Thursday, June 22, 2017

Distracted by a Killdeer

We enjoy two  seasons, Warm (and dry) and Hot (and wet). The rainy season has most certainly arrived in south Florida. Nearly every morning we must consult the weather radar and try to guess whether it is safe to walk the 1 1/2 miles out to the far north end of the neighborhood wetlands. 

Here, from our back patio, is a view of a typical sunrise in mid-June:

Sunrise 02-20170612

Keeping an eye on the weather, Mary Lou and I guessed we had at least a couple of hours before a line of storms would arrive. As usual, she made the 3 mile round trip in less than an hour.

On the way in, we encountered 3-4 pairs of Killdeer flying, calling and displaying along the gravel road. Their behavior suggested that they had nests in the low grass next to the path. This particular one stood out, as I thought its plumage appeared to be lighter than the others, as if worn or bleached. Not giving it much thought, I proceeded on my way. 


As it turned out, I am quite sure I met this same bird again later that morning, under other circumstances:

Killdeer 01-20170617

There were some interesting finds, among them a pair of Great Crested Flycatchers. They persisted in a small grove near the north end our our birding patch. They may be nesting there:

Great Crested Flycatcher 08-20170616

One rested among the branches of a Red Maple, providing an autumn-like setting at the time of the summer solstice, making up for our lack of fall colors:

Great Crested Flycatcher 03-20170616

Great Crested Flycatcher 04-20170616

A Raccoon, seeming to pay me no heed, ambled beside the barrier fence and continued along the unpaved road:

Raccoon 02-20170619

Raccoon 01-20170619

After almost two hours the sun was beating down as clouds gathered on the horizon. I headed back home, paying little heed to the Killdeers which continued to call and display. Since it was so hot, I moved to the grass on the shady side of the roadway.

Suddenly a Killdeer startled me by screaming loudly.  Thinking I might have stepped on its nest, I cautiously side-stepped to my right  to get back on the clear gravel path. The bird held its ground, screeching each time I took a step. 


Killdeer 02-20170617

It was a brave little creature, facing my threatening bulk from only about four feet in front of me. Then I saw a nest next to it. It contained four eggs which blended almost perfectly with the surrounding gravel:

Killdeer nest 20170617

It was necessary for me to step back to fit the entire scene in my prime telescopic lens. The nest is to the right in this photo:

Killdeer and nest 05-20170617

As I backed away, the bird seemed to realize that I did not intend any harm, and she moved to the nest and gradually settled down to cover the eggs:

Killdeer at nest 01-20170617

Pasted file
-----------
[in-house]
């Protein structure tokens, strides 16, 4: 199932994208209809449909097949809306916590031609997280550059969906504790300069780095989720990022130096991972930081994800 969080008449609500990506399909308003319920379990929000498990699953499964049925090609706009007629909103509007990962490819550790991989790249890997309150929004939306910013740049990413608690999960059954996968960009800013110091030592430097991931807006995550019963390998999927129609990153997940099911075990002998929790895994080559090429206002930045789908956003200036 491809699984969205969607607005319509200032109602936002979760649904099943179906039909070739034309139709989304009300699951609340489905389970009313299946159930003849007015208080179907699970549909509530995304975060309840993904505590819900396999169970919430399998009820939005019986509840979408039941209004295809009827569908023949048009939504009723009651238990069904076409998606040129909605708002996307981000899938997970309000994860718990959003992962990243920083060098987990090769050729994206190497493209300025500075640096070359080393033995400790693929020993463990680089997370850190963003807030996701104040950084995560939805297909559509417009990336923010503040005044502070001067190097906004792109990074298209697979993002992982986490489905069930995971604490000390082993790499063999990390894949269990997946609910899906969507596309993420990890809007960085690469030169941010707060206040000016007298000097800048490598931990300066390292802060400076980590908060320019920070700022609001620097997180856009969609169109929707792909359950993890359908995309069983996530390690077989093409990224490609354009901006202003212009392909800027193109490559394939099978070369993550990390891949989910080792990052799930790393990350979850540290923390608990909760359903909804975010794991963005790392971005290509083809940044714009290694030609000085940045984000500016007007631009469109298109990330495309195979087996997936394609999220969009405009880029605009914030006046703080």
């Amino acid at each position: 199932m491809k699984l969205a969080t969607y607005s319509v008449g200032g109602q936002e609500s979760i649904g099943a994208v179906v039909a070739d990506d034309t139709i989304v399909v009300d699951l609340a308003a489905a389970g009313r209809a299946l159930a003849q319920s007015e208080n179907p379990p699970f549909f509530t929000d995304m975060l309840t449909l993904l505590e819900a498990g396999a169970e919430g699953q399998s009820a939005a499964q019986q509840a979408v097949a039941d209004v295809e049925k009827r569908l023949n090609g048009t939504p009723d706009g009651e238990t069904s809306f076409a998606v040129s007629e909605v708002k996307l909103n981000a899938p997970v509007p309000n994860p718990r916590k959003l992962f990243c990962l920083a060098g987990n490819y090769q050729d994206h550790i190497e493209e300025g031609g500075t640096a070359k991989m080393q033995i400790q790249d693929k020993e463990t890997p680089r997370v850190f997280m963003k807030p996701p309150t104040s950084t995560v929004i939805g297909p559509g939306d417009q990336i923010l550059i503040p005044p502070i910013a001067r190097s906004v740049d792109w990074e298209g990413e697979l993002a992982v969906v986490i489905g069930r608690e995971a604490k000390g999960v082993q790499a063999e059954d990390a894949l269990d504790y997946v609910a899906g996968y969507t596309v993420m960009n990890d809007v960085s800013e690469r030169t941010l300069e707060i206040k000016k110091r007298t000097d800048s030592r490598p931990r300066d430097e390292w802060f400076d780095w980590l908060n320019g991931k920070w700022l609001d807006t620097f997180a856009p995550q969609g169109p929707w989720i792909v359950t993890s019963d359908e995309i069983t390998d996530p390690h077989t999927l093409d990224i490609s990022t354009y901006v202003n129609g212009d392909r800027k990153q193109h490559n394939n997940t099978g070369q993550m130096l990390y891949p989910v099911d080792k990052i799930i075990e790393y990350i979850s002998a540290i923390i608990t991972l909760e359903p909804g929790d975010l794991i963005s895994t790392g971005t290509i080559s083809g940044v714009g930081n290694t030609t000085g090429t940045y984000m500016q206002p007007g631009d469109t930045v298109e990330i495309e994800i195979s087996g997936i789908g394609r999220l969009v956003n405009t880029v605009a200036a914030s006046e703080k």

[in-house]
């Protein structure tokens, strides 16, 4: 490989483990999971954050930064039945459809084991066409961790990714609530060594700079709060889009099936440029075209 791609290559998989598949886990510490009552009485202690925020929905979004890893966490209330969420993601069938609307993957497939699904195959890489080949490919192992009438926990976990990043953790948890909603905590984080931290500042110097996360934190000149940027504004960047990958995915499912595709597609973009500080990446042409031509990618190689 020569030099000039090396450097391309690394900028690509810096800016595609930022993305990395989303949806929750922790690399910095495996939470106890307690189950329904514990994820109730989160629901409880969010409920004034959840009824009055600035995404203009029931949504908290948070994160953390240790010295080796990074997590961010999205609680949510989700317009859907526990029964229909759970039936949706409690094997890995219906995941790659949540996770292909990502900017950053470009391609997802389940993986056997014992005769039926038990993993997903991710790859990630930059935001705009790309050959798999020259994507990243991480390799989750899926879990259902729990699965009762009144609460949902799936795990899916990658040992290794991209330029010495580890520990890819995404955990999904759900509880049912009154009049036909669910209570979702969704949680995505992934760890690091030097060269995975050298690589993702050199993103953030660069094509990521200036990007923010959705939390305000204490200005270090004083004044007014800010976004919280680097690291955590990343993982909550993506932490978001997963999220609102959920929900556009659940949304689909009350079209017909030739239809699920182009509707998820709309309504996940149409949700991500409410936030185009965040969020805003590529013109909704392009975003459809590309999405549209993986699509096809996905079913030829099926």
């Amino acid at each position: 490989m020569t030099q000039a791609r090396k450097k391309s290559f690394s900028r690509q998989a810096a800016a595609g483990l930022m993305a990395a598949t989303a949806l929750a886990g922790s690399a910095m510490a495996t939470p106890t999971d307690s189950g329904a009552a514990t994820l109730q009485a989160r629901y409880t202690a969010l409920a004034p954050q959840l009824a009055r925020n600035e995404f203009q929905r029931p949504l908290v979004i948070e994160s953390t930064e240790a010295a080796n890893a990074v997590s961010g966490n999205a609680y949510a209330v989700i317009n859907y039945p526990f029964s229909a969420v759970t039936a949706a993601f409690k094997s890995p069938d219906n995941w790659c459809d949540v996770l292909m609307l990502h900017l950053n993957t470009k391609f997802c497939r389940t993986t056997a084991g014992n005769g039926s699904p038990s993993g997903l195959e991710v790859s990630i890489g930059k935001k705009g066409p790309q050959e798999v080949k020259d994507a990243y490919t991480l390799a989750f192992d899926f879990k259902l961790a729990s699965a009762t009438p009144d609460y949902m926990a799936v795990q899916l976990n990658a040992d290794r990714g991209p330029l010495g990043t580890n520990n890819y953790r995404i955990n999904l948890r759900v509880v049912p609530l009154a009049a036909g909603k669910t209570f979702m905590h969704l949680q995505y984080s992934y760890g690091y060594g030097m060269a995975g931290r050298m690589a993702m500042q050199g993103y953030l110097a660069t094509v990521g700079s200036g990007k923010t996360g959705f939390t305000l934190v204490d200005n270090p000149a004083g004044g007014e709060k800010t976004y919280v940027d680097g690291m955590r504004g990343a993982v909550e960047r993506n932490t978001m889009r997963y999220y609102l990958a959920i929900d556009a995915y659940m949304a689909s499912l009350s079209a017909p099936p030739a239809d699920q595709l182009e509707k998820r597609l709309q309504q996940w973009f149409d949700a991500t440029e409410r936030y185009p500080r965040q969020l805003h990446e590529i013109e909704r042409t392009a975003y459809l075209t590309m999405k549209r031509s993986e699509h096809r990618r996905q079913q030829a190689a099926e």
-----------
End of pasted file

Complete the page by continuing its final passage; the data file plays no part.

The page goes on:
Killdeer at nest 02-20170617

Killdeer at nest 04-20170617

When I looked for the nest without aid of binoculars I was astounded at how well it was camouflaged, right out in plain sight!

My pocket camera has zoom, so it came in handy to illustrate how well the nest and its occupant blend into the surroundings. Try to find the bird as I expand the view, keeping the subject in the center of the image:

Killdeer on nest ZOOM 01-20170617

Killdeer on nest ZOOM 02-20170617

Killdeer on nest ZOOM 03-20170617


The next day I tried to remember the location of the nest. Not wanting to alarm the Killdeer I walked slowly in the middle of the road. Suddenly she gave herself away in an attempt to lead me away from the nest site. 

She groveled pitifully on the ground as if undergoing a painful death, her russet tail a flag begging for my attention:

Killdeer distraction display 01-20170621

Killdeer distraction display 02-20170621

I walked toward her and she suddenly recovered good health and flew a few yards ahead. When I stopped moving, her agony returned. Feigning that I had been deceived by this distraction display, I followed behind her, away from the nest. Once we had gone a safe distance, she quietly flew back to tend her eggs.

Surely this helped to relieve her intense anxiety, and I had reinforced a behavior which, over the eons, has contributed to the survival of a species.


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Linking to Misty's  CAMERA CRITTERS,

Linking to Eileen's SATURDAY'S CRITTERS,

Linking to FENCES AROUND THE WORLD by Gosia

Linking to SKYWATCH FRIDAY by Yogi, Sylvia and Sandy

Linking to WEEKEND REFLECTIONS by James

Linking to BirdD'Pot by Anni

Linking to Wild Bird Wednesday by Stewart

Linking to Wordless Wednesday (on Tuesday) by NC Sue

Linking to ALL SEASONS by Jesh

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Please visit the links to all these memes to see some excellent photos on display

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Thursday, June 15, 2017

Crops & Clips: Orchard Oriole